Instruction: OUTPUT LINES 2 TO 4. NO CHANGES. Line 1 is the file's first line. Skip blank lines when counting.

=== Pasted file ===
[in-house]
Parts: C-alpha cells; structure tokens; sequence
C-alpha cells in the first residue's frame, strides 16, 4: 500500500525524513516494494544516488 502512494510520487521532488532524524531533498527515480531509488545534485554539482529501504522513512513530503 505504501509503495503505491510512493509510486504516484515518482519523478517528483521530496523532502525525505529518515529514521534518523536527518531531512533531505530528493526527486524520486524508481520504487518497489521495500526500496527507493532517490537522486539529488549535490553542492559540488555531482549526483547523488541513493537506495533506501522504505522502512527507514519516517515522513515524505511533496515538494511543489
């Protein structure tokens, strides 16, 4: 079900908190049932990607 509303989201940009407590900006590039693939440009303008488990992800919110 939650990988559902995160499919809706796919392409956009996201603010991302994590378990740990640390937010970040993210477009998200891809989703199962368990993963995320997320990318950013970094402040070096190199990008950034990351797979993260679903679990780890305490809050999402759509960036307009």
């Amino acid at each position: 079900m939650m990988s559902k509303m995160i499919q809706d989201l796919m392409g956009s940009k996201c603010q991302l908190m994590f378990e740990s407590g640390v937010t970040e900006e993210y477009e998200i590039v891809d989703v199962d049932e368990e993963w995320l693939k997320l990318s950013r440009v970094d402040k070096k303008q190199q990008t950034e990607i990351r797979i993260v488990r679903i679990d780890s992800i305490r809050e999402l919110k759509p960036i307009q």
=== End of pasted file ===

Parts: C-alpha cells; structure tokens; sequence
C-alpha cells in the first residue's frame, strides 16, 4: 500500500525524513516494494544516488 502512494510520487521532488532524524531533498527515480531509488545534485554539482529501504522513512513530503 505504501509503495503505491510512493509510486504516484515518482519523478517528483521530496523532502525525505529518515529514521534518523536527518531531512533531505530528493526527486524520486524508481520504487518497489521495500526500496527507493532517490537522486539529488549535490553542492559540488555531482549526483547523488541513493537506495533506501522504505522502512527507514519516517515522513515524505511533496515538494511543489
């Protein structure tokens, strides 16, 4: 079900908190049932990607 509303989201940009407590900006590039693939440009303008488990992800919110 939650990988559902995160499919809706796919392409956009996201603010991302994590378990740990640390937010970040993210477009998200891809989703199962368990993963995320997320990318950013970094402040070096190199990008950034990351797979993260679903679990780890305490809050999402759509960036307009």